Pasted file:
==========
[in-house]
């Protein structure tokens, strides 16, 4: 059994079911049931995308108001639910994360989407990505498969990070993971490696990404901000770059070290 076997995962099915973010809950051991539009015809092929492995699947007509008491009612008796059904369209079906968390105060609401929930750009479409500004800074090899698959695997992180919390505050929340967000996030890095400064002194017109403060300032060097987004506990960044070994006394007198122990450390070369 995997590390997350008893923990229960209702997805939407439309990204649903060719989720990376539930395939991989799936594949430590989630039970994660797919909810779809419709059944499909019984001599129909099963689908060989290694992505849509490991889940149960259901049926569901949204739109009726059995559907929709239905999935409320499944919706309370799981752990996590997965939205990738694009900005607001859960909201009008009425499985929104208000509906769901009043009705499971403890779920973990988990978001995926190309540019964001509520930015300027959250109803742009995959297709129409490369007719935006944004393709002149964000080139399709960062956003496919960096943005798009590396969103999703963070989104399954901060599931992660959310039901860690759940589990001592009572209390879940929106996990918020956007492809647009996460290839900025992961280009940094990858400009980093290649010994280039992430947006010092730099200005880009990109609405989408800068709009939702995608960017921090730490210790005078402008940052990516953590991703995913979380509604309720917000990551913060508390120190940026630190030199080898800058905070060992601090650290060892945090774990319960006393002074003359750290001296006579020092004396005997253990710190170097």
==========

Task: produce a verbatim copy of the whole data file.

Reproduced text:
[in-house]
């Protein structure tokens, strides 16, 4: 059994079911049931995308108001639910994360989407990505498969990070993971490696990404901000770059070290 076997995962099915973010809950051991539009015809092929492995699947007509008491009612008796059904369209079906968390105060609401929930750009479409500004800074090899698959695997992180919390505050929340967000996030890095400064002194017109403060300032060097987004506990960044070994006394007198122990450390070369 995997590390997350008893923990229960209702997805939407439309990204649903060719989720990376539930395939991989799936594949430590989630039970994660797919909810779809419709059944499909019984001599129909099963689908060989290694992505849509490991889940149960259901049926569901949204739109009726059995559907929709239905999935409320499944919706309370799981752990996590997965939205990738694009900005607001859960909201009008009425499985929104208000509906769901009043009705499971403890779920973990988990978001995926190309540019964001509520930015300027959250109803742009995959297709129409490369007719935006944004393709002149964000080139399709960062956003496919960096943005798009590396969103999703963070989104399954901060599931992660959310039901860690759940589990001592009572209390879940929106996990918020956007492809647009996460290839900025992961280009940094990858400009980093290649010994280039992430947006010092730099200005880009990109609405989408800068709009939702995608960017921090730490210790005078402008940052990516953590991703995913979380509604309720917000990551913060508390120190940026630190030199080898800058905070060992601090650290060892945090774990319960006393002074003359750290001296006579020092004396005997253990710190170097």